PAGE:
Photographer Interviews


How Portrait Photographers Deliver on Challenging Assignments

September 5, 2018

By PDN Staff

© Ramona Rosales

Ramona Rosales convinced Billboard to let her photograph Chance the Rapper using in-camera effects inspired by his “Coloring Book” mixtape.

You have three minutes. The PR rep nixed your concept. The CEO’s office is boring. The light is terrible. The call time was noon and it’s midnight and the subject still isn’t here. The chickens won’t come out of the coop.

For photographers who shoot portrait assignments, there is always a new challenge to face. “With any shoot you do, you’ll always encounter something which you’ve never dealt with before,” says portraitist Jooney Woodward. “More than ever, photographers have to be super agile and be able to make something out of nothing,” says Ramona Rosales.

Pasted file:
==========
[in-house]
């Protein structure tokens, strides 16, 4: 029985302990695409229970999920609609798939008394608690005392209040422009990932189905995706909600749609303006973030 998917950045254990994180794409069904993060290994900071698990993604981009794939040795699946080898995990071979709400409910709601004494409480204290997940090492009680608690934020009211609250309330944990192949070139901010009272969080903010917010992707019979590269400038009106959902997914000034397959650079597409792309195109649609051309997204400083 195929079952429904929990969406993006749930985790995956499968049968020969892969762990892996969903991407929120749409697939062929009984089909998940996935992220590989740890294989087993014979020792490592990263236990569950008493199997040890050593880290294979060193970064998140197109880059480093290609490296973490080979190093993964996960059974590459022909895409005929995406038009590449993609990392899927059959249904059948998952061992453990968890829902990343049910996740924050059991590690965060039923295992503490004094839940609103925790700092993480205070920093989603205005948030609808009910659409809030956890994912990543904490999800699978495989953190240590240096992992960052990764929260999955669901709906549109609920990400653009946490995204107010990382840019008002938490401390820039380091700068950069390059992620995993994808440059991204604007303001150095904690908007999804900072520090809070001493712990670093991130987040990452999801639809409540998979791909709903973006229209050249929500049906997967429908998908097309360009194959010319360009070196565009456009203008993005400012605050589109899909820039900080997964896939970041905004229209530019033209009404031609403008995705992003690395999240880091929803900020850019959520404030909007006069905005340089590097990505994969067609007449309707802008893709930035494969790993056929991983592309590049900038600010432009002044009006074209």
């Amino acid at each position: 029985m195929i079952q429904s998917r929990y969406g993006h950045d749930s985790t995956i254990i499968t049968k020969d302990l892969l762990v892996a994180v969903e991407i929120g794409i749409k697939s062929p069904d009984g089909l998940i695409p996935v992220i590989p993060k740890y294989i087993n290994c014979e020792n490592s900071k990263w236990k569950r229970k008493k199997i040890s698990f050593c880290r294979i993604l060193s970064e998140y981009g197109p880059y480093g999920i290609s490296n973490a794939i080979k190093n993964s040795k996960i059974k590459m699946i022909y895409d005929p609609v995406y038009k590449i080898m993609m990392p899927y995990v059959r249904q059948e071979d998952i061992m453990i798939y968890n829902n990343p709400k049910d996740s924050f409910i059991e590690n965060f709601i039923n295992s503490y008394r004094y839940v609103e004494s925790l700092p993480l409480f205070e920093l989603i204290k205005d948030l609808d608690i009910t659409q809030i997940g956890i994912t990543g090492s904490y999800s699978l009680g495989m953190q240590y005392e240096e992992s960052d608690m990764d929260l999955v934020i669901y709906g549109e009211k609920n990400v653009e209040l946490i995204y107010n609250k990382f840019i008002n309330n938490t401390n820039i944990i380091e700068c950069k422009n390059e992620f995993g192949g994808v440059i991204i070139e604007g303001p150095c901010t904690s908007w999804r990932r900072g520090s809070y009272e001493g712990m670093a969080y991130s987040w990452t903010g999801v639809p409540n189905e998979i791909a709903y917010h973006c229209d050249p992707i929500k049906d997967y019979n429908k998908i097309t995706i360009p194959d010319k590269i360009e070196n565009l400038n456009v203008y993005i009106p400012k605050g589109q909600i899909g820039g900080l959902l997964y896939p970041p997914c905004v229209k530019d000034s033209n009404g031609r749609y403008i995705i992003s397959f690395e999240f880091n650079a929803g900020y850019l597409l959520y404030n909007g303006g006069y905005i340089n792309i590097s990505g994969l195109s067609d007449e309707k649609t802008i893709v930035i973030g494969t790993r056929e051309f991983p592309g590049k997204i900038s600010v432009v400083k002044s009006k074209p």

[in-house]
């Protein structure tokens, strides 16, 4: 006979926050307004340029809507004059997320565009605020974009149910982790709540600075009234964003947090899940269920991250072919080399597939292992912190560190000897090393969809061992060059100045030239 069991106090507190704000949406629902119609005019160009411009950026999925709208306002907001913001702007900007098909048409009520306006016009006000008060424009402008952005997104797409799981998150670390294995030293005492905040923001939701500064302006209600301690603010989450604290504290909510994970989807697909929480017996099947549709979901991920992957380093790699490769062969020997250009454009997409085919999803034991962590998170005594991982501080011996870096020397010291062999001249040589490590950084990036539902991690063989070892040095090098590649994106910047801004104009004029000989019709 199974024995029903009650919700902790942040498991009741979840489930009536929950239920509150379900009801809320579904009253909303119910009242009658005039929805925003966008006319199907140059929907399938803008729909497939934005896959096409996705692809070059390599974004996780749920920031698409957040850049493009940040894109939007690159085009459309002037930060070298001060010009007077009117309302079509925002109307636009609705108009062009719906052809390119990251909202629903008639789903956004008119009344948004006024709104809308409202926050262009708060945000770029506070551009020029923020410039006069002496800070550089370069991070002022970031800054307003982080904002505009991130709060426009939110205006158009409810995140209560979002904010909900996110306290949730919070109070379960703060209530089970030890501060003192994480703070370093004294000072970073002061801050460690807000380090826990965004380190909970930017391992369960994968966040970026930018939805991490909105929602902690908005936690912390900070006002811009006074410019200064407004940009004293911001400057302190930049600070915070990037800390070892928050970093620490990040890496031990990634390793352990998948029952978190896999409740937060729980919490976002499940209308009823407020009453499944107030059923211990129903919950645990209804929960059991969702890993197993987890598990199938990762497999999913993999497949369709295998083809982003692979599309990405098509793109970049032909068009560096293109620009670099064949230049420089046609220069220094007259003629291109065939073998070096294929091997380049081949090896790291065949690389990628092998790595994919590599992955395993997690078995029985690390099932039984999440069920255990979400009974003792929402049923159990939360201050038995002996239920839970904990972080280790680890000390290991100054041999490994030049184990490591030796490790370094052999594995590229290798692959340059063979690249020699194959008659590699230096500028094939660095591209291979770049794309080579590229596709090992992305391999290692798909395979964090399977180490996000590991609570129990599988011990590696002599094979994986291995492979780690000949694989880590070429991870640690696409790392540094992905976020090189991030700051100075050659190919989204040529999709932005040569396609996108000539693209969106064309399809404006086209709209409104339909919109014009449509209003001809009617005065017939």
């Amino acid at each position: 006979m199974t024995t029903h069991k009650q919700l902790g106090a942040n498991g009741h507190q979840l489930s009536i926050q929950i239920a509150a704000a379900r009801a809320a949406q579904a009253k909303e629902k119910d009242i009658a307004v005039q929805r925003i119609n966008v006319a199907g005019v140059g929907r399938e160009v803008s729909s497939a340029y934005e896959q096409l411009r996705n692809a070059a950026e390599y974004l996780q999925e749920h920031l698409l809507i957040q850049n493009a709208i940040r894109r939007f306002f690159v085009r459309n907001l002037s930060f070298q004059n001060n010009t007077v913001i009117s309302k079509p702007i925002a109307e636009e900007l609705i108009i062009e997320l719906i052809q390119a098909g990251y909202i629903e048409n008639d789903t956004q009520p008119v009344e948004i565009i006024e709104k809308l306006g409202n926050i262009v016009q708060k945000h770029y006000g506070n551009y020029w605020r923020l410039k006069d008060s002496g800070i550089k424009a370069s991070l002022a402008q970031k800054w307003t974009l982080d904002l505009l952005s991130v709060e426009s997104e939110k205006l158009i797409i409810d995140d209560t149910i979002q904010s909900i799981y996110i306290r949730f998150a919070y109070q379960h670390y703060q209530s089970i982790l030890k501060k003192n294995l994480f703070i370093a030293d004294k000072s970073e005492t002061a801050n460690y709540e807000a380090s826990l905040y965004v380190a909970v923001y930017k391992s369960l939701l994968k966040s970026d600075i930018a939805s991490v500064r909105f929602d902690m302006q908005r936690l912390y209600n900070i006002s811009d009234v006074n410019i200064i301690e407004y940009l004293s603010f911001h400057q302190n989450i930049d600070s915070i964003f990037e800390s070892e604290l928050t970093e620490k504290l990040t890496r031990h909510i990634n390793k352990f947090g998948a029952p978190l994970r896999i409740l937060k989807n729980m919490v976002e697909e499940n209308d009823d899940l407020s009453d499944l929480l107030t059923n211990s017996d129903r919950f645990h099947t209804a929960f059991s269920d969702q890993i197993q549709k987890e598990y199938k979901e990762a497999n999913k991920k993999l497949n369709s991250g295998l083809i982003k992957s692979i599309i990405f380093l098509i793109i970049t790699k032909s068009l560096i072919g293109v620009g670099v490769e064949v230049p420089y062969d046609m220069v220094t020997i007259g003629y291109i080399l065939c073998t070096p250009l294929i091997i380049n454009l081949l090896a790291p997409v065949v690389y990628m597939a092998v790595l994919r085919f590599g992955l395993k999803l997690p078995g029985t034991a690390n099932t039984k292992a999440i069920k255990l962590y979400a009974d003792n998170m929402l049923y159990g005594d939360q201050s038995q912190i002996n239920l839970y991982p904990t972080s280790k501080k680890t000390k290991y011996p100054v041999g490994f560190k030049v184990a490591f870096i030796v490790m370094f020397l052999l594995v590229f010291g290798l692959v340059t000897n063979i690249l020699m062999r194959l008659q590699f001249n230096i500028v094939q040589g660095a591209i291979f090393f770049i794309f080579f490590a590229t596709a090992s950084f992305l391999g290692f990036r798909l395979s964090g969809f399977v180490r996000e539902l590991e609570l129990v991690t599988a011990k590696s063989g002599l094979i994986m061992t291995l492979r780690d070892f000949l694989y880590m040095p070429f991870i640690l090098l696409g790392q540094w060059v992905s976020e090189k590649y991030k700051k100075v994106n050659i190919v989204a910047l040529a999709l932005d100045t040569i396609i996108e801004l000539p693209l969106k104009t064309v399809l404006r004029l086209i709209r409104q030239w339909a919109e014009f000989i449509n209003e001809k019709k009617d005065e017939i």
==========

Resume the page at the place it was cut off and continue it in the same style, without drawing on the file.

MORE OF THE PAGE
We asked five photographers about their most challenging recent assignments, and what they did to deliver images for their clients. Some of the keys, they say, are to stay calm; be adaptive and collaborative and a little bit sneaky; have a plan B and a plan C, and maybe a bag of tricks that includes a few squeaky toys.

You can read each what each photographer told us by clicking the links below:

Delivering on Challenging Assignments: Ramona Rosales’ Long Exposures of Chance The Rapper for Billboard

Delivering on Challenging Assignments: Christie Hemm Klok’s Poppy Chicken Portraits for the Washington Post

Delivering on Challenging Assignments: Johnny Tergo’s Multi-State Drug Rehab Exposé for The New York Times

Delivering on Challenging Assignments: Matt Salacuse’s Conceptual Shoot with Migos for NME

Delivering on Challenging Assignments: Jooney Woodward’s Odd Author Portrait for Telegraph Magazine